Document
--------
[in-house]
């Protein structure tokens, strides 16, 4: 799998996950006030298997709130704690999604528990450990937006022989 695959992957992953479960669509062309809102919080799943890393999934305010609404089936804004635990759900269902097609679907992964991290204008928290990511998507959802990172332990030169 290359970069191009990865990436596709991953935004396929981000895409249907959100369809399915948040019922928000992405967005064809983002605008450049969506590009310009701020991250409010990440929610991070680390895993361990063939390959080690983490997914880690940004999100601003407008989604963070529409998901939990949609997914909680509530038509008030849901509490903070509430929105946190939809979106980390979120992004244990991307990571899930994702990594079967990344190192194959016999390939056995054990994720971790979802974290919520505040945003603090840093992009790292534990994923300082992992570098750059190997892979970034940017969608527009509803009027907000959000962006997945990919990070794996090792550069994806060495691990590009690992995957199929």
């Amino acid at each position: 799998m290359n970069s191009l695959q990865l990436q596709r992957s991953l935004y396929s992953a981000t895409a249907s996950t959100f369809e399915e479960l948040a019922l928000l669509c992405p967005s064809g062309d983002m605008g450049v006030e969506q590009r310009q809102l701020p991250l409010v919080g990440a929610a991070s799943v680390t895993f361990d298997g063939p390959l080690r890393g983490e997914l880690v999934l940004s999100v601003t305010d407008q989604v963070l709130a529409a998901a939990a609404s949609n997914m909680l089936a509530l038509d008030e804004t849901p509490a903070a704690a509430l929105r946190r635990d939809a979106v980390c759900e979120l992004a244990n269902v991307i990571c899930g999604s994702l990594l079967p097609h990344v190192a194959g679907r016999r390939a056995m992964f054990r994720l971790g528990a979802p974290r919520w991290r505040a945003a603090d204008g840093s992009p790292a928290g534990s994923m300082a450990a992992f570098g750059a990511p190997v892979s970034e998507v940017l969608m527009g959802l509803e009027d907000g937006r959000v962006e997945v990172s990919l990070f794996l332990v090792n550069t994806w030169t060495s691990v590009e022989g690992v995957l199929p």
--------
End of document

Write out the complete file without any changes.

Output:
[in-house]
């Protein structure tokens, strides 16, 4: 799998996950006030298997709130704690999604528990450990937006022989 695959992957992953479960669509062309809102919080799943890393999934305010609404089936804004635990759900269902097609679907992964991290204008928290990511998507959802990172332990030169 290359970069191009990865990436596709991953935004396929981000895409249907959100369809399915948040019922928000992405967005064809983002605008450049969506590009310009701020991250409010990440929610991070680390895993361990063939390959080690983490997914880690940004999100601003407008989604963070529409998901939990949609997914909680509530038509008030849901509490903070509430929105946190939809979106980390979120992004244990991307990571899930994702990594079967990344190192194959016999390939056995054990994720971790979802974290919520505040945003603090840093992009790292534990994923300082992992570098750059190997892979970034940017969608527009509803009027907000959000962006997945990919990070794996090792550069994806060495691990590009690992995957199929």
């Amino acid at each position: 799998m290359n970069s191009l695959q990865l990436q596709r992957s991953l935004y396929s992953a981000t895409a249907s996950t959100f369809e399915e479960l948040a019922l928000l669509c992405p967005s064809g062309d983002m605008g450049v006030e969506q590009r310009q809102l701020p991250l409010v919080g990440a929610a991070s799943v680390t895993f361990d298997g063939p390959l080690r890393g983490e997914l880690v999934l940004s999100v601003t305010d407008q989604v963070l709130a529409a998901a939990a609404s949609n997914m909680l089936a509530l038509d008030e804004t849901p509490a903070a704690a509430l929105r946190r635990d939809a979106v980390c759900e979120l992004a244990n269902v991307i990571c899930g999604s994702l990594l079967p097609h990344v190192a194959g679907r016999r390939a056995m992964f054990r994720l971790g528990a979802p974290r919520w991290r505040a945003a603090d204008g840093s992009p790292a928290g534990s994923m300082a450990a992992f570098g750059a990511p190997v892979s970034e998507v940017l969608m527009g959802l509803e009027d907000g937006r959000v962006e997945v990172s990919l990070f794996l332990v090792n550069t994806w030169t060495s691990v590009e022989g690992v995957l199929p």